Arizona Test Delayed

Status: 
Archived
Subject: 
K-12 Testing

The Arizona Board of Education postponed the effective date of a requirement that current 10th graders pass the Arizona Instrument to Measure Standards (AIMS) in order to graduate, after parents, students and teachers took aim at the test, calling it unfair, too long, and too hard for current 10th graders to pass. As a result, this years 9th graders, the class of 2002, will be the first students required to pass the exam.

 

A campaign led by a high school senior Matt Rosenkilde raised concern that the standardized reading, writing and math exam was being used before students had been taught the new academic content required by the exam. Asking other students to join in opposition, he argued that while standards were important, the state had imposed the new test too quickly.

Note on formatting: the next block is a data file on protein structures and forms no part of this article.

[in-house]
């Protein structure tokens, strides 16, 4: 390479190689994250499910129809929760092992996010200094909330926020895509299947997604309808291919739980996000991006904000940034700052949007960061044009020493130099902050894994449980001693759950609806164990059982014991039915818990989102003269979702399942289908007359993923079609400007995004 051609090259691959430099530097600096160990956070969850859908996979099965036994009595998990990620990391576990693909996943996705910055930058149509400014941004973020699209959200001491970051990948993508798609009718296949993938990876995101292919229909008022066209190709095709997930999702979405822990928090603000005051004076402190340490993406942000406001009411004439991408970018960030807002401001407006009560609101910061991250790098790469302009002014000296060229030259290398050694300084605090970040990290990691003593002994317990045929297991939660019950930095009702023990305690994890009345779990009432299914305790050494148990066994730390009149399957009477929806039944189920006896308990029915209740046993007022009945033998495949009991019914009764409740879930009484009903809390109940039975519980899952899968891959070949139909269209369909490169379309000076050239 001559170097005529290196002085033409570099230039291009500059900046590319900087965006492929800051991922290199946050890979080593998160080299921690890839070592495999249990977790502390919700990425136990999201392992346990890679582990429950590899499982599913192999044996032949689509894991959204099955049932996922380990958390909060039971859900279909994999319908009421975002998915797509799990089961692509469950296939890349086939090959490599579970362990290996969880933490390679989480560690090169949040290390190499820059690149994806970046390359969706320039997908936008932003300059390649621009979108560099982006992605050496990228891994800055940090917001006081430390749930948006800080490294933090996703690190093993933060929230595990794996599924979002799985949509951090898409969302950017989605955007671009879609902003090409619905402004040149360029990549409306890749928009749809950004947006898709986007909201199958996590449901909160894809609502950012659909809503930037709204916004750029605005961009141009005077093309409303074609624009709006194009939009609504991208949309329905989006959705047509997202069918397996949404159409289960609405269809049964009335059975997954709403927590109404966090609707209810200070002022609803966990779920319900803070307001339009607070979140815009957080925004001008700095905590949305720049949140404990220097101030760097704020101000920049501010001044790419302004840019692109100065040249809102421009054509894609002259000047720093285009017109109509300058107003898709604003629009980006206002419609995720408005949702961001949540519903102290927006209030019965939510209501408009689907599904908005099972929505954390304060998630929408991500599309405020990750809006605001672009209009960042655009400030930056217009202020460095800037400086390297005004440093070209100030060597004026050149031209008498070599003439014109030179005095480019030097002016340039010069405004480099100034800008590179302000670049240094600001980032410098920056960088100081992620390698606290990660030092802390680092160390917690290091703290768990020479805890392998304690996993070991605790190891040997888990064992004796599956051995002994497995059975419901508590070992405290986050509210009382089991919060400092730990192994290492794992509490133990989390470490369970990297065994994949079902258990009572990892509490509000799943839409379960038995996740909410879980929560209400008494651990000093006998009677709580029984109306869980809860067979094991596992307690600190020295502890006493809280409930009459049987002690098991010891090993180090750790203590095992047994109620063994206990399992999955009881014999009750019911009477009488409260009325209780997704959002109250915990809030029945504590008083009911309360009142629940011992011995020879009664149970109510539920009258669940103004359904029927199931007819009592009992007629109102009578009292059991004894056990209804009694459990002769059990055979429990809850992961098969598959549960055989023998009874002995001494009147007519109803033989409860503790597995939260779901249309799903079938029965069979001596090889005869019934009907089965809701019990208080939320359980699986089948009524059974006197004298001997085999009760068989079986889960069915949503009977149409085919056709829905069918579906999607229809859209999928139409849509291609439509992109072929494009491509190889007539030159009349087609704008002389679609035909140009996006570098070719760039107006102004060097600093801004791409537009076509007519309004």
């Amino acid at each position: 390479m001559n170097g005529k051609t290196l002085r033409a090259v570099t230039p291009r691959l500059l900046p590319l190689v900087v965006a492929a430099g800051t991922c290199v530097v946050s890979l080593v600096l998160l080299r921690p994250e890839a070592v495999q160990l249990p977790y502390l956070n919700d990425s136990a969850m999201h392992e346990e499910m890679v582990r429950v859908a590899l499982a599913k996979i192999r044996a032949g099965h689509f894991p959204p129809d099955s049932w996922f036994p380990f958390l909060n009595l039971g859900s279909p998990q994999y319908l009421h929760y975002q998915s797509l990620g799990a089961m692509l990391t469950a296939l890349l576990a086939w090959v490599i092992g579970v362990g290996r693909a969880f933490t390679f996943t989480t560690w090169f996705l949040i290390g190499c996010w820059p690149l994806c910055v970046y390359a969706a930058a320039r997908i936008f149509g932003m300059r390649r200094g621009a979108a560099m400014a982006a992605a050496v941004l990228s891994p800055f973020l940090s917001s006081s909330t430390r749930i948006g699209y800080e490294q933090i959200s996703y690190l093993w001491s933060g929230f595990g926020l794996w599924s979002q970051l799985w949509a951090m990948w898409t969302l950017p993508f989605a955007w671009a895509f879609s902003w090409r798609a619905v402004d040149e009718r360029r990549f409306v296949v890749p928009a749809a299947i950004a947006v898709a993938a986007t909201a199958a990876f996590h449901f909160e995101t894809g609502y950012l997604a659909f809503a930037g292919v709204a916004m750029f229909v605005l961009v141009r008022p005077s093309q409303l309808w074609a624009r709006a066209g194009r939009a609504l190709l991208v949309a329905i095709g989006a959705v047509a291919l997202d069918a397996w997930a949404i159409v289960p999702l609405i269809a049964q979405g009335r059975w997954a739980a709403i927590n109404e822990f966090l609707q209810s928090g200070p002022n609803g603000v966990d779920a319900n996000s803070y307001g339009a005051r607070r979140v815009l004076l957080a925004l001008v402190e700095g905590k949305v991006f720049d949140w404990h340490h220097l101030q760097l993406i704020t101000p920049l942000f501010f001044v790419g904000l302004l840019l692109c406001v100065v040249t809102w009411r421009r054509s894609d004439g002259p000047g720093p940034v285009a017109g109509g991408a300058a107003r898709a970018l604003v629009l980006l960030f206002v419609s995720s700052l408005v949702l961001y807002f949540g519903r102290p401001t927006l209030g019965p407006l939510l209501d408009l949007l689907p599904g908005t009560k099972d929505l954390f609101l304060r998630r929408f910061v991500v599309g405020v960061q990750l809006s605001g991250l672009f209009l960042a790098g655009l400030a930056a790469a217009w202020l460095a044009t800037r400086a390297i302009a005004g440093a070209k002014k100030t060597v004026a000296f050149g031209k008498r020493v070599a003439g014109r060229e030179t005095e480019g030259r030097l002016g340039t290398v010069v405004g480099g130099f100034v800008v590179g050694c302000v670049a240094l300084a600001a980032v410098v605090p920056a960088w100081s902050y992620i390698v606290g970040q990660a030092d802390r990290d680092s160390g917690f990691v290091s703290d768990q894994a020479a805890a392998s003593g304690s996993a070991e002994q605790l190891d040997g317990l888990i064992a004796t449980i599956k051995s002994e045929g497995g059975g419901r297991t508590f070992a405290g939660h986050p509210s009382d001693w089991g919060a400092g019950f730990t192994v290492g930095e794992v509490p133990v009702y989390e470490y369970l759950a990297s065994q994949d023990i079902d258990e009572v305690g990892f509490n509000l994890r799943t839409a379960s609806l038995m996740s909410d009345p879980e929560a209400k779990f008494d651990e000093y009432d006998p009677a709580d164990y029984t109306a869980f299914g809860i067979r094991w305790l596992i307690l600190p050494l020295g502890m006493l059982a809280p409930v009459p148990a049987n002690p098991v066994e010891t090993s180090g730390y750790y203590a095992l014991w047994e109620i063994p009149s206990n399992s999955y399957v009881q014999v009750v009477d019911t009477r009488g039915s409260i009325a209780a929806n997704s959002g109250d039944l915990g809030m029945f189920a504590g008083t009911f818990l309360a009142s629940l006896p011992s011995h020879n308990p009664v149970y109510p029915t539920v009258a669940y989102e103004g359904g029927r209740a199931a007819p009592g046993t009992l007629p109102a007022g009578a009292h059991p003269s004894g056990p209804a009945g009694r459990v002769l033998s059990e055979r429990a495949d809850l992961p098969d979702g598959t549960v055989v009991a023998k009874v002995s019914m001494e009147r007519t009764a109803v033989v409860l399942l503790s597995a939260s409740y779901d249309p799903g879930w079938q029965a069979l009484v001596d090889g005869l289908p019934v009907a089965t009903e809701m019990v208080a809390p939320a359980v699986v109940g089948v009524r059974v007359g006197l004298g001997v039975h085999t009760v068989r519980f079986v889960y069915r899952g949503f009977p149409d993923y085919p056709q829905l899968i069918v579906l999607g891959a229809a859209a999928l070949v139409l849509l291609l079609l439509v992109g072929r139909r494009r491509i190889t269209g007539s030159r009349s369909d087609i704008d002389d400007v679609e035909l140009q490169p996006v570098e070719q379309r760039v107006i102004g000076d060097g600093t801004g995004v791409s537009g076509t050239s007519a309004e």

Parents and district officials also took issue with the hasty implementation of the program, while the math portion of the exam was criticized by parents and math teachers as being too advanced for secondary students.

 

In voting 6-1 to delay the requirement, Board officials agreed to give districts one more year to incorporate the state's standards, but warned that more delays would not be possible.